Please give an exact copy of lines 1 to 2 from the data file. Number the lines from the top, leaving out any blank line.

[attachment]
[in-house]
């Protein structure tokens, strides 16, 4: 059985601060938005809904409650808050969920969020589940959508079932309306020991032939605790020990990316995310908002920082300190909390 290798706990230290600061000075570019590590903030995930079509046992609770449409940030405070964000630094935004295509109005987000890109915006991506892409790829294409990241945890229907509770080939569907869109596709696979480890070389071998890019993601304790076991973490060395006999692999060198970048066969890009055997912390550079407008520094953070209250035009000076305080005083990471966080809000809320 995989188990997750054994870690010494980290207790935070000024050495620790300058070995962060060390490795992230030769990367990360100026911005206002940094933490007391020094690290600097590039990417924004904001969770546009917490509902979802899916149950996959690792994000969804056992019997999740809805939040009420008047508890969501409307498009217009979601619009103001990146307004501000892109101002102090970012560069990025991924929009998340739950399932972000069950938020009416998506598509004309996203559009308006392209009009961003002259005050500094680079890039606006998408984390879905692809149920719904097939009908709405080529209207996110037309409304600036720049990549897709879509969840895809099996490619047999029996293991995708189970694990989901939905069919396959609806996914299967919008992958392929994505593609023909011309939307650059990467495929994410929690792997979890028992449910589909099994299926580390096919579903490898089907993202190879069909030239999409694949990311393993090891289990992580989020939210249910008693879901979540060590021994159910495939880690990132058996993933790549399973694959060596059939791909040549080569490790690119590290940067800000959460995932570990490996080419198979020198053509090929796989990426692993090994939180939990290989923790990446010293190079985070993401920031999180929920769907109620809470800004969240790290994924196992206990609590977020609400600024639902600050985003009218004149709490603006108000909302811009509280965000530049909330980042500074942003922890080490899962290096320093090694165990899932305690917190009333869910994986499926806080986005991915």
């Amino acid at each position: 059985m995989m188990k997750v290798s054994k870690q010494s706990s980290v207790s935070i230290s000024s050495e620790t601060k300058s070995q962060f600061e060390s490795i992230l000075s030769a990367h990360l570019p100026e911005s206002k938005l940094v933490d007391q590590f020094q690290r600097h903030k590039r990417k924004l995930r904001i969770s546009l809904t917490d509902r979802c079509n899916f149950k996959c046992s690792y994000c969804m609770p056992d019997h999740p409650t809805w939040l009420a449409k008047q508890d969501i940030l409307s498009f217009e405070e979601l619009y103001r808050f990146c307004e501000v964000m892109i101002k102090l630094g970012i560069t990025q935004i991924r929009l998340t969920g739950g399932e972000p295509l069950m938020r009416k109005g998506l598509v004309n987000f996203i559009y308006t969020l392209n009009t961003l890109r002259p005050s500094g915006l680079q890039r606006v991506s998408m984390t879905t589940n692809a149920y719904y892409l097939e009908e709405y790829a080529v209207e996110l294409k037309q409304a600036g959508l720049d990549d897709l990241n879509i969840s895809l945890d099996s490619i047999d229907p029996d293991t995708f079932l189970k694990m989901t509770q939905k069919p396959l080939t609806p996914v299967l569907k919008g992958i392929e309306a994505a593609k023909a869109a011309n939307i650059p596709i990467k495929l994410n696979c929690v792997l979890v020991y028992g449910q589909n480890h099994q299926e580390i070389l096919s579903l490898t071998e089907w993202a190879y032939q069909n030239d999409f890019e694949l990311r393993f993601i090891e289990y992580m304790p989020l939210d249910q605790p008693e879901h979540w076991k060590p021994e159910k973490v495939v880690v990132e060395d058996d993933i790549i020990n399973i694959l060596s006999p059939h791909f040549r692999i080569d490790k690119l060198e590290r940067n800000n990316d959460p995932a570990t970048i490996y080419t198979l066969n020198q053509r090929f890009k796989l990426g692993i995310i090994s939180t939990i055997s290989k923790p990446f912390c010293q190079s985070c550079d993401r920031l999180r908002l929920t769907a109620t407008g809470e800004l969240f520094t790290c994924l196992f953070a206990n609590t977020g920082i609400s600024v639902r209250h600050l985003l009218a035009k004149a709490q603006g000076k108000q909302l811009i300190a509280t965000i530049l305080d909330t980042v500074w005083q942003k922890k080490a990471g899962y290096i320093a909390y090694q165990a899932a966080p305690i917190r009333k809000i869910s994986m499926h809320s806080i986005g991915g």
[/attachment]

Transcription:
[in-house]
């Protein structure tokens, strides 16, 4: 059985601060938005809904409650808050969920969020589940959508079932309306020991032939605790020990990316995310908002920082300190909390 290798706990230290600061000075570019590590903030995930079509046992609770449409940030405070964000630094935004295509109005987000890109915006991506892409790829294409990241945890229907509770080939569907869109596709696979480890070389071998890019993601304790076991973490060395006999692999060198970048066969890009055997912390550079407008520094953070209250035009000076305080005083990471966080809000809320 995989188990997750054994870690010494980290207790935070000024050495620790300058070995962060060390490795992230030769990367990360100026911005206002940094933490007391020094690290600097590039990417924004904001969770546009917490509902979802899916149950996959690792994000969804056992019997999740809805939040009420008047508890969501409307498009217009979601619009103001990146307004501000892109101002102090970012560069990025991924929009998340739950399932972000069950938020009416998506598509004309996203559009308006392209009009961003002259005050500094680079890039606006998408984390879905692809149920719904097939009908709405080529209207996110037309409304600036720049990549897709879509969840895809099996490619047999029996293991995708189970694990989901939905069919396959609806996914299967919008992958392929994505593609023909011309939307650059990467495929994410929690792997979890028992449910589909099994299926580390096919579903490898089907993202190879069909030239999409694949990311393993090891289990992580989020939210249910008693879901979540060590021994159910495939880690990132058996993933790549399973694959060596059939791909040549080569490790690119590290940067800000959460995932570990490996080419198979020198053509090929796989990426692993090994939180939990290989923790990446010293190079985070993401920031999180929920769907109620809470800004969240790290994924196992206990609590977020609400600024639902600050985003009218004149709490603006108000909302811009509280965000530049909330980042500074942003922890080490899962290096320093090694165990899932305690917190009333869910994986499926806080986005991915």